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Let $G = (V, E)$ be an undirected finite connected graph. Let $u$ be a specified vertex of $G$. Then the sum of distances $$ \sum_{v \in V} d_G(u,v) $$ is defined. Now we want to decrease this value, by defining "main roads" in the graph.

We require that

  1. these "main roads" must constitute a subtree $T$ of $G$.(note)
  2. $u\in V(T)$
  3. $s:=\lvert V(T)\rvert < \lvert V\rvert$

The idea is that traversing edges of $T$ is cost-free, and that therefore the size of the sum of distances drops to the sum of distances from vertices outside $T$ to the nearest vertex of $T$.

Formally, the aim is to minimize (or course, $d_G(U,v):=\min\{d_G(u,v)\colon u\in U\}$) $$ D=\sum_{v \in V\setminus U} d_G(U,v) $$ over all $U\subseteq V$ with

(bc.1) $\qquad\lvert U\rvert=s<\lvert V\rvert$,

(bc.2) $\qquad G[U]:=(U,\{e\in E\colon e\subset U\})$ is connected.

My question. Was this problem studied before? Is there any result of an algorithm to calculate or estimate the minimum of $D$ with tolerable errors?


A counterexample for Manfred's algorithm, in which $u$ is $A$ and $s=4$.

counterexample

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(note) Not spanning tree though, because of condition 3. (Also compare the condition $n<\lvert V\rvert$ in the original version of thie post; there, $n$ unambiguously meant the number of vertices of the tree, so, curiously, the 'main-road-subtree' is required not to be a spanning tree.)

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    $\begingroup$ There has been work on geometric versions in the plane (instead of a graph), and already this is complicated for placement of a single highway. E.g., Cardinal, J., Collette, S., Hurtado, F., Langerman, S., & Palop, B. (2008). Optimal location of transportation devices. Computational Geometry, 41(3), 219-229. PDF download $\endgroup$ – Joseph O'Rourke Sep 26 '17 at 13:45
  • $\begingroup$ Is the set $U$ fixed, but arbitrary and is it assumed that original paths are still used, after the cost of the tree edges has been set to 0? If that is the case, then an efficient algorithm exists $\endgroup$ – Manfred Weis Sep 27 '17 at 3:53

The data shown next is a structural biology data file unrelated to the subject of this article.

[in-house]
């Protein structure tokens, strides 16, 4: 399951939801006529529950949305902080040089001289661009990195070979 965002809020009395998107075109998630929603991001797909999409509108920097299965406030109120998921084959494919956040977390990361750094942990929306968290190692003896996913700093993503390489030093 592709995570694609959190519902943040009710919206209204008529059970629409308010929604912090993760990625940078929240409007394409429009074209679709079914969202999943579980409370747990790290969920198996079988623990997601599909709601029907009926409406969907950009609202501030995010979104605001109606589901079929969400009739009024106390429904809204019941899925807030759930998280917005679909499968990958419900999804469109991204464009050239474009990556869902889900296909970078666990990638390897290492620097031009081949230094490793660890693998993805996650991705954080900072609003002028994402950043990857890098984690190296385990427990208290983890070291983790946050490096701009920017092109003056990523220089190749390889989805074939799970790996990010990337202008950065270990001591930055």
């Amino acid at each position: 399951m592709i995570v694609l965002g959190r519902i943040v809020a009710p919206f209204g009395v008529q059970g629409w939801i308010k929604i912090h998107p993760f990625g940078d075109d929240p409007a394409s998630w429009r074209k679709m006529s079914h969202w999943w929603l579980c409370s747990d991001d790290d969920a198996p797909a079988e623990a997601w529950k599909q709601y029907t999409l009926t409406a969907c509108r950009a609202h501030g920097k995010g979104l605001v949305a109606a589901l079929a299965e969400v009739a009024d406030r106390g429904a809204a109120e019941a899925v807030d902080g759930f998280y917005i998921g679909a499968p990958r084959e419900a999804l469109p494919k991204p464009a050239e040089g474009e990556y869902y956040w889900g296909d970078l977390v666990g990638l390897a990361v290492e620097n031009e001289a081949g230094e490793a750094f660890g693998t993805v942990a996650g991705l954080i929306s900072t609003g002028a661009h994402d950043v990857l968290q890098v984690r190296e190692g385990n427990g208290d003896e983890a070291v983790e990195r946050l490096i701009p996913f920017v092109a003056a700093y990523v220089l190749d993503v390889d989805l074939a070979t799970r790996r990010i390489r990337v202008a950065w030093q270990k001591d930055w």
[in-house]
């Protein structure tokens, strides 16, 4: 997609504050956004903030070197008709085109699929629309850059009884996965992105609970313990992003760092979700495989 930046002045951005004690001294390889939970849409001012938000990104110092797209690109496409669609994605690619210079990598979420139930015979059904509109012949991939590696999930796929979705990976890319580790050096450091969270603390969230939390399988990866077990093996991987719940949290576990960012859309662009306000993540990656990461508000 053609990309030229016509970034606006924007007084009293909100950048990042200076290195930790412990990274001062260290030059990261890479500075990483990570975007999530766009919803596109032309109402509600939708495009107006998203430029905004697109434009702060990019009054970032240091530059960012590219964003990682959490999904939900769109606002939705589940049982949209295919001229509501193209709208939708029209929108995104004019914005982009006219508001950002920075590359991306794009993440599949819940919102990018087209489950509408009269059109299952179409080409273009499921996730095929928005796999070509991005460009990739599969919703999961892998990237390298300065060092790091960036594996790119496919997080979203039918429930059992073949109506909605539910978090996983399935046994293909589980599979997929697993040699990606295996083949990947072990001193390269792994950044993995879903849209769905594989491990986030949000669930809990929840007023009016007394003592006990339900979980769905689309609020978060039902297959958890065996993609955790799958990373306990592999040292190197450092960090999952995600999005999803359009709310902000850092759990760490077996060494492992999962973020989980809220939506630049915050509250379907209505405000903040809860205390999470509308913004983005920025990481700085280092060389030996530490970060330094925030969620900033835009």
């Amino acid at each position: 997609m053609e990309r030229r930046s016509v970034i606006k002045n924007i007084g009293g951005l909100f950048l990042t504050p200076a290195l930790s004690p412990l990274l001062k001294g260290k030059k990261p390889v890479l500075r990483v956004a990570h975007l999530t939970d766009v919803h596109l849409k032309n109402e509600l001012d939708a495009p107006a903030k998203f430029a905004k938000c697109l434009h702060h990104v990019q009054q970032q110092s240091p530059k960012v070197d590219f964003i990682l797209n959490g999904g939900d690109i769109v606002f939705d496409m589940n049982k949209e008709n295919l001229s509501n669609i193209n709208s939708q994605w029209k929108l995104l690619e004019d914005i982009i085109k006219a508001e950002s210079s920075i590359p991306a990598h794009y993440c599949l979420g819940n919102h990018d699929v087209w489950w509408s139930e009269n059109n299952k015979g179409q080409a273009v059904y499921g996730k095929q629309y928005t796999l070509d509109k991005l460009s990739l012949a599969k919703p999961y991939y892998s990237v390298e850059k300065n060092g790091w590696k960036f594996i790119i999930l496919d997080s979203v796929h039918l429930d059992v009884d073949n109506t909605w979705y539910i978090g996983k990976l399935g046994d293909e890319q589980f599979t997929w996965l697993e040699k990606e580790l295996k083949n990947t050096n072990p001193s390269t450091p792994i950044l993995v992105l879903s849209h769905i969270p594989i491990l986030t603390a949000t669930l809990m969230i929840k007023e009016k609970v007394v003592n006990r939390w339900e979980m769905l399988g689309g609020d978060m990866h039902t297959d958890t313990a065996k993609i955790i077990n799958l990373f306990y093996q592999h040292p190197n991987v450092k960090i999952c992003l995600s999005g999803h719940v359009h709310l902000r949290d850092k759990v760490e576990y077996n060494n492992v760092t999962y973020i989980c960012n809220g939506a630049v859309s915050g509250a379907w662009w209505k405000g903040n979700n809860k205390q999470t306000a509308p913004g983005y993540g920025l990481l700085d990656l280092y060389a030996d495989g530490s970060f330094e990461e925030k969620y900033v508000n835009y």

• $\begingroup$ @ManfredWeis Unluckily the original paths does not need to be used after. $\endgroup$ – Lwins Sep 27 '17 at 3:56
  • $\begingroup$ So, could you please make more explicit, what is fixed and what has to be determined by the algorithm? Maybe you want to identify a tree of size $n < |V|$ in $G$, that minimizes the sum of pairwise distances of vertices in $G$ if its edge weights of $T$ are set to 0? $\endgroup$ – Manfred Weis Sep 27 '17 at 4:58
  • $\begingroup$ @ManfredWeis Yes, it is exactly what I meant. $\endgroup$ – Lwins Sep 27 '17 at 5:00
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My suggestion would be to

  • remove all edges of $G$ that are not on some shortest path
  • multiply the weight of each edge with the number of shortest paths it is on
  • incrementally construct the maximum weight spanning tree via Kruskal's algorithm until one of the generated sub-trees has $n$ or more vertices and select that tree for the next step.
  • if the size of the selected tree is bigger than $n$ then recursively delete the leaf vertex that is adjacent to the shortest of the edges that are adjacent to a leaf vertex, until size $n$ is reached
  • report the so generated tree as a heuristic answer.

the complexity of the algorithm is governed by the $O(n^3)$ estimate for the all pairs shortest paths calculations, plus $O(n^3)$ for determining the number of shortest paths, on which an edge is.

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  • $\begingroup$ I think maybe there is some problem in it. We can not guarantee that if a path is not a shortest path in $G$, it will not appear in the final scheme. $\endgroup$ – Lwins Sep 27 '17 at 6:21
  • $\begingroup$ @Lwins that doesn't harm the algorithm; the new shortest paths may use an arbitrary number of the tree edges instead of shortcutting between two tree-vertices; I took that into account in my algorithm. $\endgroup$ – Manfred Weis Sep 27 '17 at 7:38
  • $\begingroup$ I could not understand to some extent. Would you be so kind to show how your algorithm succeeds on the case in my post? $\endgroup$ – Lwins Sep 27 '17 at 7:43
  • $\begingroup$ The basic idea is, that it brings most to replace edges where the product of weight and number of shortest paths they are on, bring the biggest gain when replacing their weight by 0, because all shortest paths that contain that edge will also contain it after its weight has been set to zero. The Kruskal algorithm grows trees in parallel and therefore allows one to find the heaviest subtree. Setting the edges of the heaviest subtree of size $n$ to 0 is the heuristic for the biggest decrease of summed shortest paths lengths. $\endgroup$ – Manfred Weis Sep 27 '17 at 8:56
  • $\begingroup$ Thanks for your patient explanation. While I still think there is some problem. My opinion is when $n=2$ or equivalently $T$ has only one edge, your algorithm is correct. But maybe we will meet some trouble when $n$ is large. Using your algorithm I could not get the best solution $ABCD$ in the OP. $\endgroup$ – Lwins Sep 27 '17 at 9:04

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